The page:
COMMUNITY GEM: Springboro mom, educator fights for Erin’s Law

Siara Akers has done ‘extraordinary things for the community’

Siara Akers was once a student at Springboro Community City School District, and now her two kids are, too.

And thanks to Akers’ advocacy of “Erin’s Law,” she says millions of students throughout Springboro and across the state will be safer at their own schools.

“This will save so many little girls,” said Akers, 35, who also is a tech lab teacher at Five Points Elementary School in the district.

Erin’s Law mandates that schools provide instruction in sexual abuse prevention to students in grades K-6, and in sexual violence prevention education in grades 7-12. A bill to adopt Erin’s Law in Ohio was introduced after an abuse case that resulted in a gym teacher in the Springboro district being convicted on 34 counts of gross sexual imposition involving 27 first-grade girls.

Akers said she wracked her brain wondering how this could have happened and how to prevent it from occurring again. She came across Erin’s Law – which has passed in some form in more than 35 states – and emailed state Rep. Scott Lipps, R-Franklin, late one night in June 2019.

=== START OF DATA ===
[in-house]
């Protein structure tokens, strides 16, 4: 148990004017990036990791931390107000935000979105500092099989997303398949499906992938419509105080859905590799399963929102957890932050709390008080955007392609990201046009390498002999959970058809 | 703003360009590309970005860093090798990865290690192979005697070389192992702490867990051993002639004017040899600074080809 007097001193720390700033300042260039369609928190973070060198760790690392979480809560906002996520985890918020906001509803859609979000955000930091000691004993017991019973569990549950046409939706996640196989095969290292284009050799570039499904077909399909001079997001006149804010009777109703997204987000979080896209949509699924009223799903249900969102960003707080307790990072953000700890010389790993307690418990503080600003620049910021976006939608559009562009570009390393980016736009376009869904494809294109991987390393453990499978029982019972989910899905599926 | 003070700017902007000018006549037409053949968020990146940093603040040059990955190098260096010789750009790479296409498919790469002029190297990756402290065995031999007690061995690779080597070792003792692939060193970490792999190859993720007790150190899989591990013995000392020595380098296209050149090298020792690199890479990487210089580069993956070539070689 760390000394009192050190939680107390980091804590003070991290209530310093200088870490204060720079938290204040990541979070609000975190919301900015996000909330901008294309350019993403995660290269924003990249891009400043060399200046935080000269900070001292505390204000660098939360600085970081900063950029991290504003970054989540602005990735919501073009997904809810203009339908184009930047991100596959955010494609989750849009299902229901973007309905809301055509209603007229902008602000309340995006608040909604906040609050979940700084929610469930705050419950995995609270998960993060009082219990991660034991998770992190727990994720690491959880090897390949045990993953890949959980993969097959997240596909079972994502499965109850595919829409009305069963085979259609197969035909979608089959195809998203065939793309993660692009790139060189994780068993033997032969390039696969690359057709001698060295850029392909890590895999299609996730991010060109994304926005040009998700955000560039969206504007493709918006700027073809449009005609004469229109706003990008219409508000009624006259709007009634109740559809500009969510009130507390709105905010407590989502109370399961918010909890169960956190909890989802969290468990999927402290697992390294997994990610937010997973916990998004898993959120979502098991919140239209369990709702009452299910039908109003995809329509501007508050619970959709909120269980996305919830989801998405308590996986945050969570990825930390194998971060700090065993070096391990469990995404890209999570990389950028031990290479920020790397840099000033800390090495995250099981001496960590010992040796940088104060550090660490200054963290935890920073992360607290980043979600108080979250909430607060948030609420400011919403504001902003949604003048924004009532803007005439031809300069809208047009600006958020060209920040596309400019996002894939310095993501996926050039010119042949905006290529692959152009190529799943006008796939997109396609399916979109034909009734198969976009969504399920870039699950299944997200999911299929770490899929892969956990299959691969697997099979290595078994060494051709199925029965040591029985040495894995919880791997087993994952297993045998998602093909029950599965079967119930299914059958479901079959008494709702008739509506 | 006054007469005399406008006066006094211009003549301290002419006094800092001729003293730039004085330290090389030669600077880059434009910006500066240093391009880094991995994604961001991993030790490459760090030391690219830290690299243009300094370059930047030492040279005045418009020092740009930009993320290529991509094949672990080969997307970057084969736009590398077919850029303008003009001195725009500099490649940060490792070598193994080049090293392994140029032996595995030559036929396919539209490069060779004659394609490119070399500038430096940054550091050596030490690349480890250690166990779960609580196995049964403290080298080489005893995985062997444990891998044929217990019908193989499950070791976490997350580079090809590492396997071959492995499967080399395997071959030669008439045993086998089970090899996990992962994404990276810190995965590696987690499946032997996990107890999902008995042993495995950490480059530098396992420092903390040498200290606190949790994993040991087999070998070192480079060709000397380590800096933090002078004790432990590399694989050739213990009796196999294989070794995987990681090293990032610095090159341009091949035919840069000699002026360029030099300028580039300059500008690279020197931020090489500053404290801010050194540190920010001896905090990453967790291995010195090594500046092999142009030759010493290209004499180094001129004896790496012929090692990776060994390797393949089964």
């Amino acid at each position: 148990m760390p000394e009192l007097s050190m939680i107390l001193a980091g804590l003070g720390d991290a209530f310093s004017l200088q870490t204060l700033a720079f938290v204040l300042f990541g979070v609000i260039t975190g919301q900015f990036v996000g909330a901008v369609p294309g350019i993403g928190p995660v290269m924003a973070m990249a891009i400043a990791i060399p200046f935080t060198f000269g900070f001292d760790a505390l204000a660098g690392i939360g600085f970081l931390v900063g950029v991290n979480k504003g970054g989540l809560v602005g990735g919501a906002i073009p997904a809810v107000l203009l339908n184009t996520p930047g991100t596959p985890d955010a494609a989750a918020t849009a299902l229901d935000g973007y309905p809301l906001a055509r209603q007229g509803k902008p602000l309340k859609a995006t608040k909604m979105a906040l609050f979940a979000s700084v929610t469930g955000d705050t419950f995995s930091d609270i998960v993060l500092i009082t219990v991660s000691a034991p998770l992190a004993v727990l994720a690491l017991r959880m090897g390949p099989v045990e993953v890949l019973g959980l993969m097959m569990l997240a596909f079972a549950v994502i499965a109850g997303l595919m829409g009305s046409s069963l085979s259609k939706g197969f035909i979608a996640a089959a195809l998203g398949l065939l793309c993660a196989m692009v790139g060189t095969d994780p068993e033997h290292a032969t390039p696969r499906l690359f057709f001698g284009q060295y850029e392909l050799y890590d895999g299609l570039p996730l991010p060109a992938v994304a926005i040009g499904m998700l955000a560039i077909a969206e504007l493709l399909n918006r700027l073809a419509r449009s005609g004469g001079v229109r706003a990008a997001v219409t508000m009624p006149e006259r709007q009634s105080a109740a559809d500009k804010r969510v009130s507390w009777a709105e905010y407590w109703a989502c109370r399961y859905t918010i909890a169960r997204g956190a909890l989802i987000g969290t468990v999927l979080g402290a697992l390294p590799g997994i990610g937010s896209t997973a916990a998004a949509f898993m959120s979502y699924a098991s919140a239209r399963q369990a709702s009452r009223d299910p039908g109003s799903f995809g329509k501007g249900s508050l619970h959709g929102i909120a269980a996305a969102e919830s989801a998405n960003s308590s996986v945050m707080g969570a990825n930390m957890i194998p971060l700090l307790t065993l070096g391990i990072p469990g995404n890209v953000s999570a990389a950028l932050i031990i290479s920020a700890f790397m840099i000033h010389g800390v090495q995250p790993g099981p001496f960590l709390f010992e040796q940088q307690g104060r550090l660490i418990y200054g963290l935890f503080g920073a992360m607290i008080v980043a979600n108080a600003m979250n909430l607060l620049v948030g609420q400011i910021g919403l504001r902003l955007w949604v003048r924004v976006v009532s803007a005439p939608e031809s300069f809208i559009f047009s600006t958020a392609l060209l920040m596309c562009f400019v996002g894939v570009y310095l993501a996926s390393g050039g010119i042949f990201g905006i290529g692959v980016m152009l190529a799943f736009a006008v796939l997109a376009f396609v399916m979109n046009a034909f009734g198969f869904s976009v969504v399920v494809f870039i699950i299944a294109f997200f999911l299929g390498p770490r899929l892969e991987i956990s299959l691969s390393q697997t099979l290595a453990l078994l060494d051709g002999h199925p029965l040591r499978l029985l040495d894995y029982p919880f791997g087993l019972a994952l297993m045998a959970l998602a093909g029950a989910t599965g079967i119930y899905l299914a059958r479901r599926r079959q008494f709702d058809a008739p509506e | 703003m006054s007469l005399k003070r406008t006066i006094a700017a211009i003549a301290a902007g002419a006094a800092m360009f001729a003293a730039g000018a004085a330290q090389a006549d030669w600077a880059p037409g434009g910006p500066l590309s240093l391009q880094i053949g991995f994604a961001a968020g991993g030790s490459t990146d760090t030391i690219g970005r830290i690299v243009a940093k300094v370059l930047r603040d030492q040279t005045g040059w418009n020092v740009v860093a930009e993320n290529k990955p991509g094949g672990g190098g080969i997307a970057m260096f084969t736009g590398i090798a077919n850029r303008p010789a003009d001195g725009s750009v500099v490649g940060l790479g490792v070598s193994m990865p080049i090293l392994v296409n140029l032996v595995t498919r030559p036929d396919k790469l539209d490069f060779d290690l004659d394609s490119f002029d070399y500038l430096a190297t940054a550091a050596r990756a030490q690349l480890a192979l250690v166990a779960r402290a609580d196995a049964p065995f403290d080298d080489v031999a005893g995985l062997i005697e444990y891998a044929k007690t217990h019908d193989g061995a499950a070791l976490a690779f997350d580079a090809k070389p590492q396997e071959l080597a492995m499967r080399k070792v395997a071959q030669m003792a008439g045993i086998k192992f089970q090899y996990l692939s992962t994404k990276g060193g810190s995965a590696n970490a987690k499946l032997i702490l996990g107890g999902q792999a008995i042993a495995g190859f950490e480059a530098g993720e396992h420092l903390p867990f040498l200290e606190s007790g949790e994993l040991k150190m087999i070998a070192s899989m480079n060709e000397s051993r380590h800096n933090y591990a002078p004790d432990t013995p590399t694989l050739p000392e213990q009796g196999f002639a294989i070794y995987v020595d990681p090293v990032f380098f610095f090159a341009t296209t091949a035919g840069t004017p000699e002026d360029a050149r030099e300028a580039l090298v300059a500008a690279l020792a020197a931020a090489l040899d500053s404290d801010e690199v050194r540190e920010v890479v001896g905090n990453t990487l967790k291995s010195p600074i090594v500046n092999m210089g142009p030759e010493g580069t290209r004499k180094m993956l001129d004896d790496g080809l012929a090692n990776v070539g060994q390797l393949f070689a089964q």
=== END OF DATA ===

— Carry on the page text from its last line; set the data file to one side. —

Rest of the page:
By the next morning, he had given his word that it would become a law in Ohio, too. Lipps became a sponsor of the bill with now-former Rep. Brigid Kelly, D-Cincinnati.

Akers, who also is a child abuse survivor, traveled to Columbus several times to testify in favor of the bill. It was eventually added to another bill that passed in December, and it took effect earlier this year.

Although it took so many years to accomplish, Akers called the process “empowering.” She watched others testify who once thought of themselves as victims and now see themselves as survivors. And she saw for herself how average people can amplify their voices and make a change.

“I’m just a mom living in the community,” she said.

Fred Akers said his daughter-in-law is anything but average. Akers, who also lives in Springboro, nominated her as a Dayton Daily News Community Gem.

“I think that she has been doing extraordinary things for the community,” he said.

In addition to her advocacy, he pointed to an incident earlier this year, when she was working as a building aide at Five Points Elementary and performed the Heimlich maneuver on a student who was choking on his salad.

The boy’s face was turning red and purple as he was holding his neck. She ran to him, performed the procedure, and she said it was all over in about 10 seconds. It was the first time she had ever used the Heimlich maneuver.

She also is active throughout the community, including as team mom for her 7-year-old son’s football team and supporting her 11-year-old daughter, who is a cheerleader. She was a substitute teacher before becoming a building aide last year. Earning the tech ed job this year accomplished a long-held dream of becoming an educator.

Fred Akers sees how important it is to his daughter-in-law to improve her community.

“The things she’s done are so big, it’s hard to really do them justice,” he said.

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